There is no greater freedom for a wily 14-year-old than having the house to yourself.
It was 2004, and the sun had just set on a long, tired Saturday in Tennessee. My parents escaped into the night to gamble away their money, leaving the house to me and the cats. I was often home alone, but I relished the solitude very much. Here I was, the master of my small ranch house domain, and no one could dictate how much soda I drank or how long I was on the computer. And how I did love that monstrous computer! Even by early millennial standards, it was a bit of a dinosaur. Giant, bulbous monitor, keys loud like galloping horses, and a pair of offensively big and awkward speakers. All perched on an unreliable desk shoved against the wall.
I had just relocated the PC from one wall to its opposite. Originally, the way it was positioned, anyone could walk in and see whatever I was perusing on my monitor. Although I was a considerably innocent young lady, I didn’t care for that antagonistic stare over my shoulder. Now, my PC sat where no one could see it unless privileged and invited… to some extent. I was getting used to the new setup, feeling smart and adult by my decisiveness, but there was a wrongness to it. I’m getting used to it, I thought. At my right shoulder, the bedroom doorway was open to blackness, the end of the hall. Take a left turn out that doorway, and the hall continued to the living room and kitchen.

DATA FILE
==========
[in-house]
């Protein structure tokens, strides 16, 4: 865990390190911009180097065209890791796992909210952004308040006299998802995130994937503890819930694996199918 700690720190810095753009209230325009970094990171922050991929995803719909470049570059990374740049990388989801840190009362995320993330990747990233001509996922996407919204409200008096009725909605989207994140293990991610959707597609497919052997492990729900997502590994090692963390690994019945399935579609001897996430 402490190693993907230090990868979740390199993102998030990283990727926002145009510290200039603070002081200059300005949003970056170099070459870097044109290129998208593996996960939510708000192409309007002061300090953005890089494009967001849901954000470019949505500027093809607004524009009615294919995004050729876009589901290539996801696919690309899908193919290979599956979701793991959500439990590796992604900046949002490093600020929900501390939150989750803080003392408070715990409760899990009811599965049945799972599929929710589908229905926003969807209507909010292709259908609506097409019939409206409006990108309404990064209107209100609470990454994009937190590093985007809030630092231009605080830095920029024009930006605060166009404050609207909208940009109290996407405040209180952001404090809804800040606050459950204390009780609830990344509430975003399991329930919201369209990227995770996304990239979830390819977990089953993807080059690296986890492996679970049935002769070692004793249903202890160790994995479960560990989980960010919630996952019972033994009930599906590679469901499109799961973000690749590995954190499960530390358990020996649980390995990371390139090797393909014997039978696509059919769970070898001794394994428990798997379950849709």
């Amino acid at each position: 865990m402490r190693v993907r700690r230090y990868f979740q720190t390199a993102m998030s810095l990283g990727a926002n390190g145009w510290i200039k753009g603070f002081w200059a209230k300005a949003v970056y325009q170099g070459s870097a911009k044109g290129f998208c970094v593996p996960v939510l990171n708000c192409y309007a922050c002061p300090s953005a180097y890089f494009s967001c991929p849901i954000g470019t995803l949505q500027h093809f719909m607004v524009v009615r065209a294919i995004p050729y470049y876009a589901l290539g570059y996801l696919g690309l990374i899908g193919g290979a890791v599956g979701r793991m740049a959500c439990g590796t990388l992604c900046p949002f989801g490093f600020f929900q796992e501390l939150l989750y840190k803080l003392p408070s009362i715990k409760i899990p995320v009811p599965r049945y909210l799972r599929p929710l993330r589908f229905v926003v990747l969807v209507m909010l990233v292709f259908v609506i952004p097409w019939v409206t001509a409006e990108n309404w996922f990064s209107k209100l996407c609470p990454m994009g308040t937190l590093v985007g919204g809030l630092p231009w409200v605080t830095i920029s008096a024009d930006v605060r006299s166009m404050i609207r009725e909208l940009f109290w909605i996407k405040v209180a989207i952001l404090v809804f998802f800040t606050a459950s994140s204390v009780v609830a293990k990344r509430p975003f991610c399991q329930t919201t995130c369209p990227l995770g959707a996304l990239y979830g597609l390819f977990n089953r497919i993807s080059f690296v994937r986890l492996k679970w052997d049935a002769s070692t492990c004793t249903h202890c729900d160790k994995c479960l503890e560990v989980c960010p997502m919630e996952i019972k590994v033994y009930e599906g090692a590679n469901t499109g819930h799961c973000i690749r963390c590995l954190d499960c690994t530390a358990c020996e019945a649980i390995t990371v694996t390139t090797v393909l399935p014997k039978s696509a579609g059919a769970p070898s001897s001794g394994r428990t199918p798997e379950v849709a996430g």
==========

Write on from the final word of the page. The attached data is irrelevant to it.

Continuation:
Have you ever felt watched? For the first time in my house, I did. I was excited, that’s all. Lots of things excited me. Horror movies and all the fantastic things that hide in the dark were in my blood. Caffeine was in my blood, too. In a spree of Pepsi and good humor, I would dash down the hallway to the cold glow of the kitchen light, snatch up a bag of chips and another soda, and bound back to my bedroom laughing to myself.